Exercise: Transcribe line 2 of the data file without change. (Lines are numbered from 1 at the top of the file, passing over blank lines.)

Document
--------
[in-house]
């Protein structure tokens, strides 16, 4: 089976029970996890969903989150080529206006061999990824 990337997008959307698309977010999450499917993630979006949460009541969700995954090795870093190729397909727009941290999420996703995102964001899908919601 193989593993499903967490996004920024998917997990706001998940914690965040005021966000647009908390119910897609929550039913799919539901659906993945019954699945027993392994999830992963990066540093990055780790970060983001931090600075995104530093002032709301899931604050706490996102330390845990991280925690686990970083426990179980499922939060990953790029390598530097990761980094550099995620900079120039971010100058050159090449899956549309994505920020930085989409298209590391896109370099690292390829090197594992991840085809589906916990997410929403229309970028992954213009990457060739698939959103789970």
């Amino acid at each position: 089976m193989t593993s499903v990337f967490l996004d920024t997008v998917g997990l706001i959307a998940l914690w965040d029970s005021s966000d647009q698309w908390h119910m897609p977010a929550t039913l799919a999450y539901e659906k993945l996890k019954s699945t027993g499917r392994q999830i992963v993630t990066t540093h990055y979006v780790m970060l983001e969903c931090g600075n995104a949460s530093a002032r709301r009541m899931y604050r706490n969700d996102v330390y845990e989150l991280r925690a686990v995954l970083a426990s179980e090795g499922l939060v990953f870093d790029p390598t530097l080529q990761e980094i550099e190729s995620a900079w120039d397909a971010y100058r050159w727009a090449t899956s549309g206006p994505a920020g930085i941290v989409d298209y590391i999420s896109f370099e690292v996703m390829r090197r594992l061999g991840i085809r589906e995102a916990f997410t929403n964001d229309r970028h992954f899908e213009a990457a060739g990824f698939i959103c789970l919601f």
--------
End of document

């Protein structure tokens, strides 16, 4: 089976029970996890969903989150080529206006061999990824 990337997008959307698309977010999450499917993630979006949460009541969700995954090795870093190729397909727009941290999420996703995102964001899908919601 193989593993499903967490996004920024998917997990706001998940914690965040005021966000647009908390119910897609929550039913799919539901659906993945019954699945027993392994999830992963990066540093990055780790970060983001931090600075995104530093002032709301899931604050706490996102330390845990991280925690686990970083426990179980499922939060990953790029390598530097990761980094550099995620900079120039971010100058050159090449899956549309994505920020930085989409298209590391896109370099690292390829090197594992991840085809589906916990997410929403229309970028992954213009990457060739698939959103789970």